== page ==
Nigeria finally has a National Sex Offenders Register — here is why this is such a big deal

Nigerian women protest against violation and sexual abuse during the World International Women’s Day in Lagos, Nigeria. (Stringer/Anadolu Agency/Getty Images)
  • For years, Nigeria had only two known sex offenders’ registers — the Lagos state registry opened in 2014 and one in Ekiti State.
  • However, these were irregularly updated and rarely referred to thus highlighting the need for the creation and maintenance of a proper database.
  • To this effect, a petition to the Federal Government was created in March 2019 by 'The Consent Workshop' which got nearly 8000 signatures. Months later, Nigeria now has its first official National Sex Offenders Registry.

On Monday, November 25, 2019, Nigeria launched its first National Sex Offenders Register — a federal database for anyone convicted of a sexual crime.

Speaking at the launch, which coincided with the global celebration of the International Day for Eradication of Violence against Women, the Minister of Humanitarian Affairs, Sadiyya Farouq, said, “The register will serve as a strategy to stop those engaged in violence against women.”

On her part, the keynote speaker and Nobel Peace Prize Laureate, Leymah Roberta of Liberia, highlighted the importance of having a national sex register.

In her words, “perpetrators-old, young, unemployed men- still roam freely in our communities as if nothing ever happened. It has become a normalised thing in almost all countries; women and girls continue to be hunting ground for bored, unemployed, retired and old men who cause harm to these people by violating them sexually.

“Today marks a historic day in the feminist calendar of the Federal Republic of Nigeria- the launch of the Sexual Offender Register. This day, I hope and pray, marks the end of the impunity in the fight against rape and gender-based sexual abuse. No longer will girls and women be violated in the name of financial assistance.”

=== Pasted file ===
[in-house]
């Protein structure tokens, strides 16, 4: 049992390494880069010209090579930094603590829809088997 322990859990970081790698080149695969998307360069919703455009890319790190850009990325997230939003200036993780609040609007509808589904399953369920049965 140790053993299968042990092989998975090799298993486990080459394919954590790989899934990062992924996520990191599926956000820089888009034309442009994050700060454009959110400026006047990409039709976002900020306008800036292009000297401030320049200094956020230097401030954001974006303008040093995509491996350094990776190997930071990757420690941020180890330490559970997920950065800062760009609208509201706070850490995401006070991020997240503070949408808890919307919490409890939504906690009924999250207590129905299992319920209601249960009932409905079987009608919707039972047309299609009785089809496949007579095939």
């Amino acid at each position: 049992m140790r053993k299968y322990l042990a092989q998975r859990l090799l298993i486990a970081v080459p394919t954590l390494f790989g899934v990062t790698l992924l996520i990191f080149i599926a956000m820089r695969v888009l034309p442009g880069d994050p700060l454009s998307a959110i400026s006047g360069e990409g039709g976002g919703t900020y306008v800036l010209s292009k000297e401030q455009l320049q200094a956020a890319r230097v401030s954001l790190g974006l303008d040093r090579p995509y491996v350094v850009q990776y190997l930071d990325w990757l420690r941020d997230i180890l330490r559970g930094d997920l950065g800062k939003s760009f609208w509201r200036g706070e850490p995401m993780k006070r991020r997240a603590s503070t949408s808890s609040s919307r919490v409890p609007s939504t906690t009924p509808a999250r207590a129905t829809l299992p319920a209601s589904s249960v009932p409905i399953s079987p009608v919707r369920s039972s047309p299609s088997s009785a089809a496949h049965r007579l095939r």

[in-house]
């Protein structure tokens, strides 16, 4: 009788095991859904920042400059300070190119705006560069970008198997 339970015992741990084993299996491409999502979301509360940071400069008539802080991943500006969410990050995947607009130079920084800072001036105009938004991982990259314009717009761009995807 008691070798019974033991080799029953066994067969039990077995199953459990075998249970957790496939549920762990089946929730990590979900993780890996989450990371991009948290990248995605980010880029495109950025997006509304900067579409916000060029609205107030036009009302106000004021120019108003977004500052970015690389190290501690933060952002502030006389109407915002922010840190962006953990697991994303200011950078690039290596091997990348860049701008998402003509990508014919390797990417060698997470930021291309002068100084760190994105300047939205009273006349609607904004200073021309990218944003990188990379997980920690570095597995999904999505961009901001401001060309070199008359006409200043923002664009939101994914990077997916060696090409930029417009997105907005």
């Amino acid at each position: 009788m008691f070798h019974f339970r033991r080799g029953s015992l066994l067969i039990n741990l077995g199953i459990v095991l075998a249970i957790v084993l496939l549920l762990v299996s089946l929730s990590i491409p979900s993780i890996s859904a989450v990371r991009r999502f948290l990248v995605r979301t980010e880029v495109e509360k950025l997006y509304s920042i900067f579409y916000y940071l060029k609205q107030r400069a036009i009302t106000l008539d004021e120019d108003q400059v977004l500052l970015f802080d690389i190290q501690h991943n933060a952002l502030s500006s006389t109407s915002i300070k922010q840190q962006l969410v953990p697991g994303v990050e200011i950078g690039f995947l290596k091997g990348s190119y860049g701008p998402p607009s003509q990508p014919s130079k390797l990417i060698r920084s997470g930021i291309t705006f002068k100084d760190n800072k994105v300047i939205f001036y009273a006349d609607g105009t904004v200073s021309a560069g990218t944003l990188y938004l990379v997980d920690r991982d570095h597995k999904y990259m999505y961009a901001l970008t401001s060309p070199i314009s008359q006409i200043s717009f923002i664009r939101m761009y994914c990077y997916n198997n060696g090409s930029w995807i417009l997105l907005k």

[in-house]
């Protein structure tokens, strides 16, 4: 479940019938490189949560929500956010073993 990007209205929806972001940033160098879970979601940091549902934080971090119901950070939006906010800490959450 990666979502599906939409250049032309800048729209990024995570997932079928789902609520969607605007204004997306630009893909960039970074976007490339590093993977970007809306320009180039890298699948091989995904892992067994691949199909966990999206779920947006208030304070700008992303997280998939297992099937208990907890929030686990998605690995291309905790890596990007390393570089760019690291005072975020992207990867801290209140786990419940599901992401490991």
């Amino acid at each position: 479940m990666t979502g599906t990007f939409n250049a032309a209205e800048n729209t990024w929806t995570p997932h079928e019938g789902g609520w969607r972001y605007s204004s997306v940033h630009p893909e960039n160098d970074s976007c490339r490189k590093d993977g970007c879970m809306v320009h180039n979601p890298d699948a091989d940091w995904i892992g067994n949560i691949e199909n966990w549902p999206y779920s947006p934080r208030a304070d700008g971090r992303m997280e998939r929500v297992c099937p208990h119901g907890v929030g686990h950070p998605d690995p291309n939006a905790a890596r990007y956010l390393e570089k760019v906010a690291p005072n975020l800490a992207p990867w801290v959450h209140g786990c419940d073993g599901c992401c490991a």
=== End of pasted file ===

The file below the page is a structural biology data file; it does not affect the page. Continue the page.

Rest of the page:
Why a National Sex Register is a big deal

In June 2019, the National Bureau of Statistics (NBS) reported a growing increase in sexual violence against women from 2015–2017 based on data provided by the Nigerian Police Force and the Ministry of Justice.

According to a 2017 report by the United Nations children agency (UNICEF), one in four Nigerian women is sexually abused by before they turn 18 while a national survey done in 2014 found that only 38% of people who suffered sexual violence as children told anyone about it.

Finally having a database of all those prosecuted for sexual violence since 2015 means Nigerians are finally holding perpetrators accountable and taking an important step towards tackling abuse against women. This move encourages more people to speak up against sexual offenders.

Names in the sex offenders register will be restricted from getting jobs or travelling abroad. They will also be available online to ordinary citizens to better help the public, state bodies and police conduct background checks and identify repeat offenders.

The register comes with a service provider register that allows people to report new offenders through an electronic-based system and a section for suspects cleared of sexual allegations that is only available to law enforcement agencies.

The register, funded mainly by the European Union, will be managed by Nigeria’s National Agency for the Prohibition of Trafficking Persons and an initial group of 15 Non-Governmental Organisations (NGOs).

Still more work to be done

In a country where women are blamed and questioned, while their perpetrators are exonerated, Nigeria needs to do more to fight the normalised rape culture and the poor record of persecution.

According to Oluwaseun Osowobi, the director of Stand To End Rape, a Nigerian non-government organisation that supports survivors of sexual violence, “We have cases where victims are being questioned in front of the perpetrators or in open spaces and criticised by officers for not remembering details like the road where the rape occurred."

“Cases of sexual abuse are not prosecuted for flimsy reasons. How police collect data is unprofessional and archaic. Police regularly misplace case-files or evidence. Eventually, victims become exhausted by the system and give up.”

Naming perpetrators a National Sex Offenders Register is great but it is still just the first step to putting an end to sexual violence.


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